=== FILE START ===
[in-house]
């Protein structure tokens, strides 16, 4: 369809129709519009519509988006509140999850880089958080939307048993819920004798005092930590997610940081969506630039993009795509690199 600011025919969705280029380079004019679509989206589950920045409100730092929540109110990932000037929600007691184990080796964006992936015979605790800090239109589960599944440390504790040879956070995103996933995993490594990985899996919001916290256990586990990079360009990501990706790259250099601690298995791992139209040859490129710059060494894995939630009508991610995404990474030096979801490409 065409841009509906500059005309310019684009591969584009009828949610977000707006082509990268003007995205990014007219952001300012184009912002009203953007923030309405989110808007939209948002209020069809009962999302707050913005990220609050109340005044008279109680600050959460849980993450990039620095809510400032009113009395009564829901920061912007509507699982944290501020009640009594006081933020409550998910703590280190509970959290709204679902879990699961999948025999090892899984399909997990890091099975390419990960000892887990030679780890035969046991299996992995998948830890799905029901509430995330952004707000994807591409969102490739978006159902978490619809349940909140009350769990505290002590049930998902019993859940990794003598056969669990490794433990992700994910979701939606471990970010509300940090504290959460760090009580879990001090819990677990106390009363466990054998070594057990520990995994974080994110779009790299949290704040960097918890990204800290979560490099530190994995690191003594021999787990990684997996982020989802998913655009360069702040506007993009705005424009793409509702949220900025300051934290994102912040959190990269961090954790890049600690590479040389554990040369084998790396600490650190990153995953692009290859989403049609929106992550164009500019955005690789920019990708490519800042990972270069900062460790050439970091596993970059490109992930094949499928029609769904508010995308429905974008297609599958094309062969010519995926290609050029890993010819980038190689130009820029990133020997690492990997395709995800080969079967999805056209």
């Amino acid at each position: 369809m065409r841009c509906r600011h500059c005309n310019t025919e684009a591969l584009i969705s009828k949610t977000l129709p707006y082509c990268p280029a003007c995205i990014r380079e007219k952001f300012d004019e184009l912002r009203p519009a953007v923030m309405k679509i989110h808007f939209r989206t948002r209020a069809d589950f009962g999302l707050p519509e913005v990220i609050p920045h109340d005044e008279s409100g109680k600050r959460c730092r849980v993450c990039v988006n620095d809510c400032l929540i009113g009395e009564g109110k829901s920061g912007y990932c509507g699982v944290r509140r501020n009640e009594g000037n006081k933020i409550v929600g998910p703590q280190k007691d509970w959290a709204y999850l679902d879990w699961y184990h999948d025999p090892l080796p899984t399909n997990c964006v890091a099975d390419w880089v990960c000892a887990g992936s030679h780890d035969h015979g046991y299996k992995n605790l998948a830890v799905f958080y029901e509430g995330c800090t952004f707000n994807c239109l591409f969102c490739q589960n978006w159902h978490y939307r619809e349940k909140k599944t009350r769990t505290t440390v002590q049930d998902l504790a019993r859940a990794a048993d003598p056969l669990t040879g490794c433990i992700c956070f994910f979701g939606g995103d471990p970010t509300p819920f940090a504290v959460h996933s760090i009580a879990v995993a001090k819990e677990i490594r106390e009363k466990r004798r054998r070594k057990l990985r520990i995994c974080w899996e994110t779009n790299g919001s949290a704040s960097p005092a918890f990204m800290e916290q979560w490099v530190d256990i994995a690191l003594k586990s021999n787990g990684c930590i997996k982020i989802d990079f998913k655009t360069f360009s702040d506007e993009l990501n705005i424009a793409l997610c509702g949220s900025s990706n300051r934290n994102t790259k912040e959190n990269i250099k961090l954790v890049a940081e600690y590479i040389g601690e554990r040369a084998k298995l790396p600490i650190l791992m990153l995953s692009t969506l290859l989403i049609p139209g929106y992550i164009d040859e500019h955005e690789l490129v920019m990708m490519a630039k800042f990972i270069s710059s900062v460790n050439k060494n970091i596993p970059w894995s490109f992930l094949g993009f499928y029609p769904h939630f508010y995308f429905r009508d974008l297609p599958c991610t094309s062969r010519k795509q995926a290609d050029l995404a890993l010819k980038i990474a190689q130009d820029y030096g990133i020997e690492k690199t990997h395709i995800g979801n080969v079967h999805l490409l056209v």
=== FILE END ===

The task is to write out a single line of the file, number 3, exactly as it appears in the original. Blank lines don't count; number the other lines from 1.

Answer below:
């Amino acid at each position: 369809m065409r841009c509906r600011h500059c005309n310019t025919e684009a591969l584009i969705s009828k949610t977000l129709p707006y082509c990268p280029a003007c995205i990014r380079e007219k952001f300012d004019e184009l912002r009203p519009a953007v923030m309405k679509i989110h808007f939209r989206t948002r209020a069809d589950f009962g999302l707050p519509e913005v990220i609050p920045h109340d005044e008279s409100g109680k600050r959460c730092r849980v993450c990039v988006n620095d809510c400032l929540i009113g009395e009564g109110k829901s920061g912007y990932c509507g699982v944290r509140r501020n009640e009594g000037n006081k933020i409550v929600g998910p703590q280190k007691d509970w959290a709204y999850l679902d879990w699961y184990h999948d025999p090892l080796p899984t399909n997990c964006v890091a099975d390419w880089v990960c000892a887990g992936s030679h780890d035969h015979g046991y299996k992995n605790l998948a830890v799905f958080y029901e509430g995330c800090t952004f707000n994807c239109l591409f969102c490739q589960n978006w159902h978490y939307r619809e349940k909140k599944t009350r769990t505290t440390v002590q049930d998902l504790a019993r859940a990794a048993d003598p056969l669990t040879g490794c433990i992700c956070f994910f979701g939606g995103d471990p970010t509300p819920f940090a504290v959460h996933s760090i009580a879990v995993a001090k819990e677990i490594r106390e009363k466990r004798r054998r070594k057990l990985r520990i995994c974080w899996e994110t779009n790299g919001s949290a704040s960097p005092a918890f990204m800290e916290q979560w490099v530190d256990i994995a690191l003594k586990s021999n787990g990684c930590i997996k982020i989802d990079f998913k655009t360069f360009s702040d506007e993009l990501n705005i424009a793409l997610c509702g949220s900025s990706n300051r934290n994102t790259k912040e959190n990269i250099k961090l954790v890049a940081e600690y590479i040389g601690e554990r040369a084998k298995l790396p600490i650190l791992m990153l995953s692009t969506l290859l989403i049609p139209g929106y992550i164009d040859e500019h955005e690789l490129v920019m990708m490519a630039k800042f990972i270069s710059s900062v460790n050439k060494n970091i596993p970059w894995s490109f992930l094949g993009f499928y029609p769904h939630f508010y995308f429905r009508d974008l297609p599958c991610t094309s062969r010519k795509q995926a290609d050029l995404a890993l010819k980038i990474a190689q130009d820029y030096g990133i020997e690492k690199t990997h395709i995800g979801n080969v079967h999805l490409l056209v």